This enables firm control of parliamentary outcomes by Cabinet decisions, thereby perpetuating executive dominance, referred to as “elective dictatorship” by former Lord Chancellor Hailsham in his 1976 Richard Dimbleby Lecture. History has taught us that legislative restraints on executive power is necessary but not sufficient to prevent autocracy. So, ‘building up’ or ‘building back stronger’ our governance arrangements ought to include voting for MPs to represent our views in Parliament, as well as advocating for constitutional/legislative changes to constrain the dominance of the executive in the legislature.


To do this, we, ‘the people’, need the mindset of ‘owners’ of Jamaica, not ‘tenants’ or ‘squatters’. We must scrutinise, carefully select, and monitor the people we hire to represent us in managing the country on our behalf. MPs are the managers, not the owners. Parties are political organisations to guide our choices, not tribes whose dictates we blindly follow. Once elected, we have a democratic obligation and a civic, ‘ownership’ responsibility to hold our representatives accountable.

In fact, C.L.R. James, in his landmark work Party Politics in the Caribbean (1962:4), cautioned us about this: “Even when the people elect the government of their choice, they have to remain politically alert and make it clear that they are not to be bamboozled, trifled with or pushed around.”


Established since October 2019, the Jamaica Accountability Meter Portal (JAMP) is a tool to help us “remain politically alert” by:

• Highlighting the findings of state agencies established to provide accountability in the management of public resources and delivery of public goods and services;

• Providing a mechanism to track the extent to which breaches resulting in mismanagement are remedied;

• Measuring the compliance of MPs with key government policies and regulations;

• Giving Jamaicans at home and abroad direct access to voice their concerns to accountable public officials, as well as with each other, using the power of digital advocacy.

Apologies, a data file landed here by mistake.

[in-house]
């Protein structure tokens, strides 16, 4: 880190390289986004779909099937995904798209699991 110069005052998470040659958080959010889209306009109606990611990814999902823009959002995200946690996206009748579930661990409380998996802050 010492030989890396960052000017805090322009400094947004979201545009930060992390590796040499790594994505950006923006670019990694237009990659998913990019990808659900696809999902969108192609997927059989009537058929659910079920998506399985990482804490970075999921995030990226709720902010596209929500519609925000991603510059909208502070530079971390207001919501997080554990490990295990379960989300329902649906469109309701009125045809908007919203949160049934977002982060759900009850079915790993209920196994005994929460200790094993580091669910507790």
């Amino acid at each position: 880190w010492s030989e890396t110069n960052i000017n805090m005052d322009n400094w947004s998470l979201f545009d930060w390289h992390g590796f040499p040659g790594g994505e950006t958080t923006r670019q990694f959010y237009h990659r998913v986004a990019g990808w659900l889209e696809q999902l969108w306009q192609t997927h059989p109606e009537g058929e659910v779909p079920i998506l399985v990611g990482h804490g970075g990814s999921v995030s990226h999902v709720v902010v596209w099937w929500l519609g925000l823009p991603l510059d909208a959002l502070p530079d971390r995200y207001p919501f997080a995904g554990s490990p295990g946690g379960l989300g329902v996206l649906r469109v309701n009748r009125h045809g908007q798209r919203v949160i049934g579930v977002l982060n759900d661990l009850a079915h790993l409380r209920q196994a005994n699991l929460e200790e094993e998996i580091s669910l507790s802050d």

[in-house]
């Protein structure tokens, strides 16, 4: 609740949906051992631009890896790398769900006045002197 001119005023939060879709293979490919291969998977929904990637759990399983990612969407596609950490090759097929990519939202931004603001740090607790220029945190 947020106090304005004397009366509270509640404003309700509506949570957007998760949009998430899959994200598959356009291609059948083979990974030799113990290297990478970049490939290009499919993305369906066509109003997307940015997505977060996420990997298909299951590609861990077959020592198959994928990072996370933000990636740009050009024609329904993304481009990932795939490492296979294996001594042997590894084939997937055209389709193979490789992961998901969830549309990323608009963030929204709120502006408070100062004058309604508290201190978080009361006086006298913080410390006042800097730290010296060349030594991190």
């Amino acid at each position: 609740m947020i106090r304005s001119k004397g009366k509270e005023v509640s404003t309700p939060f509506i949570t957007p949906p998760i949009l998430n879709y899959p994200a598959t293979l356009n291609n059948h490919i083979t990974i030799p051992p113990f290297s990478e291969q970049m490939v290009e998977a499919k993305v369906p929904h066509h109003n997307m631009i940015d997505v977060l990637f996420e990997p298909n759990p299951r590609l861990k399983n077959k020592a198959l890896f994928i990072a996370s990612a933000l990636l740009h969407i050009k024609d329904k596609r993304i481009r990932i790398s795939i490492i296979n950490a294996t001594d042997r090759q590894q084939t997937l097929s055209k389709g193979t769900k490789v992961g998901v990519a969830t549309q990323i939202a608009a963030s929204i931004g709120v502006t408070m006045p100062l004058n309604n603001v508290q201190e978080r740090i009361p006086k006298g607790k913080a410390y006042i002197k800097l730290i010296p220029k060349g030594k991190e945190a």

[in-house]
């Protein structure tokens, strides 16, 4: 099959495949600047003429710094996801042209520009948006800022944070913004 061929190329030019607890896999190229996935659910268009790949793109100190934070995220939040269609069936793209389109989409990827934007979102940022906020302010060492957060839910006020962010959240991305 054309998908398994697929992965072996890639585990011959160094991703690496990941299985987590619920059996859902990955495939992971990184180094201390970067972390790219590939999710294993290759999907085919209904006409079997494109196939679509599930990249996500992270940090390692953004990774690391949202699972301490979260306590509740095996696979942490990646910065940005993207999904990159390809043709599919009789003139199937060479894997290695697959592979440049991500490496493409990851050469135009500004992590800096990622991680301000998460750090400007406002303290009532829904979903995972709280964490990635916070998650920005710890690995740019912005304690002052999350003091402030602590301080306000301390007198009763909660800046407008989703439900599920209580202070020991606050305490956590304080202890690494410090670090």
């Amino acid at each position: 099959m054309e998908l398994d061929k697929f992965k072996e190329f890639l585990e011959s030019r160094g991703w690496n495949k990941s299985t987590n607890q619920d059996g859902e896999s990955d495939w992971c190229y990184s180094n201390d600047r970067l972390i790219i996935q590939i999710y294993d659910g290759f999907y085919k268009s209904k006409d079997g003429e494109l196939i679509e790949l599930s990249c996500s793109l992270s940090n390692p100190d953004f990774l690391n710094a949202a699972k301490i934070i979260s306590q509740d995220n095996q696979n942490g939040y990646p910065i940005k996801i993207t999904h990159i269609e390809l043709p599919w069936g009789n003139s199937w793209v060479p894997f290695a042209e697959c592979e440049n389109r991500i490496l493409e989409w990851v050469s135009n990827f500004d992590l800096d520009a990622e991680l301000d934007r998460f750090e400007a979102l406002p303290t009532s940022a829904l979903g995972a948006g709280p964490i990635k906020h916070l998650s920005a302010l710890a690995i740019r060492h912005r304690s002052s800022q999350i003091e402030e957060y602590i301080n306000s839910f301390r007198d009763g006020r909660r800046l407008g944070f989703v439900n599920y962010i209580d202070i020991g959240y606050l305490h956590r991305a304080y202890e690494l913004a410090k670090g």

While tools like JAMP can provide real help, there remain other unexplored/underexplored efforts to effectively advocate for changes to improve governance, such as: restricting the size of the executive in the legislature; strengthening parliamentary oversight; enacting the 2011 Impeachment Bill; removing the Queen as head of state, and more.

Building better governance, however, requires more than improving representative democracy; it also requires direct democracy, where the decisions of “the people” matter. This includes active citizen engagement, such as making legally binding decisions in a referendum or an ‘initiative’ (that gives the people the power to propose and enact legislation).

Other forms of direct participation include participatory budgeting and joint decision-making processes outlined in the 2012 outcome document of the UN Conference on Sustainable Development, The Future We Want.

If our desire is to improve governance post COVID-19, we ought to reconsider our role as owners of Jamaica in choosing suitable candidates who can ably represent us in Parliament, and examine the adequacy of the current constitutional/legislative arrangement in strengthening our democracy.

Rosalea Hamilton, PhD, is CEO of the LASCO Chin Foundation and founding director of the Institute of Law & Economics. Email feedback to and